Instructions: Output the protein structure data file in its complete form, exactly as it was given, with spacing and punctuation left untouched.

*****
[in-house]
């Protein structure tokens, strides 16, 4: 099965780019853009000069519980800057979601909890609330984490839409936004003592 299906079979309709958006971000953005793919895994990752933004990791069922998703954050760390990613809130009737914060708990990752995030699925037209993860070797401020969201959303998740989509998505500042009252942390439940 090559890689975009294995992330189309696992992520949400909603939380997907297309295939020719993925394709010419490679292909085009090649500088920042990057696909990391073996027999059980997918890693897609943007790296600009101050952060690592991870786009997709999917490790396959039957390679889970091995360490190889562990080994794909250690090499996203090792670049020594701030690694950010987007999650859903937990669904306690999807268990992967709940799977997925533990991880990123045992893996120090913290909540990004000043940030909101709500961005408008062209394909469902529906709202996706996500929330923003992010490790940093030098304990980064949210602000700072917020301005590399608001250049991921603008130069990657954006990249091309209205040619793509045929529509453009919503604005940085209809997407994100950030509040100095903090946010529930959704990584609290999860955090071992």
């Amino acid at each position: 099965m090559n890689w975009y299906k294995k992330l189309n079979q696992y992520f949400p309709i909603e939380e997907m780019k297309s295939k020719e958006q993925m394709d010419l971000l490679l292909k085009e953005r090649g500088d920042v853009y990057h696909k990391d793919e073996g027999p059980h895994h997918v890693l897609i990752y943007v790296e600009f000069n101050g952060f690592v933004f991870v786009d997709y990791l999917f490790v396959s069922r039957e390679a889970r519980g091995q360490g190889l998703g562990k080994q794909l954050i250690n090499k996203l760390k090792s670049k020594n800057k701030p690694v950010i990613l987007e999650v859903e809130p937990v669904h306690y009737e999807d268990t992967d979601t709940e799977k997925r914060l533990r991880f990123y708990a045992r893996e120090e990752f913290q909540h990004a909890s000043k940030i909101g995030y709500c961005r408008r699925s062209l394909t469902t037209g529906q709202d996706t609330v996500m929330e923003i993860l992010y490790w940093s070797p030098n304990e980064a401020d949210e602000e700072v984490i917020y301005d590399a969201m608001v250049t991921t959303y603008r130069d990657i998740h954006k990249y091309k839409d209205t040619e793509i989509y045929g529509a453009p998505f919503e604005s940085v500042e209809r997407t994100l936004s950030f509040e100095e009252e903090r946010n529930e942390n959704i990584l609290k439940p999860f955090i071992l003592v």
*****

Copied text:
[in-house]
């Protein structure tokens, strides 16, 4: 099965780019853009000069519980800057979601909890609330984490839409936004003592 299906079979309709958006971000953005793919895994990752933004990791069922998703954050760390990613809130009737914060708990990752995030699925037209993860070797401020969201959303998740989509998505500042009252942390439940 090559890689975009294995992330189309696992992520949400909603939380997907297309295939020719993925394709010419490679292909085009090649500088920042990057696909990391073996027999059980997918890693897609943007790296600009101050952060690592991870786009997709999917490790396959039957390679889970091995360490190889562990080994794909250690090499996203090792670049020594701030690694950010987007999650859903937990669904306690999807268990992967709940799977997925533990991880990123045992893996120090913290909540990004000043940030909101709500961005408008062209394909469902529906709202996706996500929330923003992010490790940093030098304990980064949210602000700072917020301005590399608001250049991921603008130069990657954006990249091309209205040619793509045929529509453009919503604005940085209809997407994100950030509040100095903090946010529930959704990584609290999860955090071992």
């Amino acid at each position: 099965m090559n890689w975009y299906k294995k992330l189309n079979q696992y992520f949400p309709i909603e939380e997907m780019k297309s295939k020719e958006q993925m394709d010419l971000l490679l292909k085009e953005r090649g500088d920042v853009y990057h696909k990391d793919e073996g027999p059980h895994h997918v890693l897609i990752y943007v790296e600009f000069n101050g952060f690592v933004f991870v786009d997709y990791l999917f490790v396959s069922r039957e390679a889970r519980g091995q360490g190889l998703g562990k080994q794909l954050i250690n090499k996203l760390k090792s670049k020594n800057k701030p690694v950010i990613l987007e999650v859903e809130p937990v669904h306690y009737e999807d268990t992967d979601t709940e799977k997925r914060l533990r991880f990123y708990a045992r893996e120090e990752f913290q909540h990004a909890s000043k940030i909101g995030y709500c961005r408008r699925s062209l394909t469902t037209g529906q709202d996706t609330v996500m929330e923003i993860l992010y490790w940093s070797p030098n304990e980064a401020d949210e602000e700072v984490i917020y301005d590399a969201m608001v250049t991921t959303y603008r130069d990657i998740h954006k990249y091309k839409d209205t040619e793509i989509y045929g529509a453009p998505f919503e604005s940085v500042e209809r997407t994100l936004s950030f509040e100095e009252e903090r946010n529930e942390n959704i990584l609290k439940p999860f955090i071992l003592v």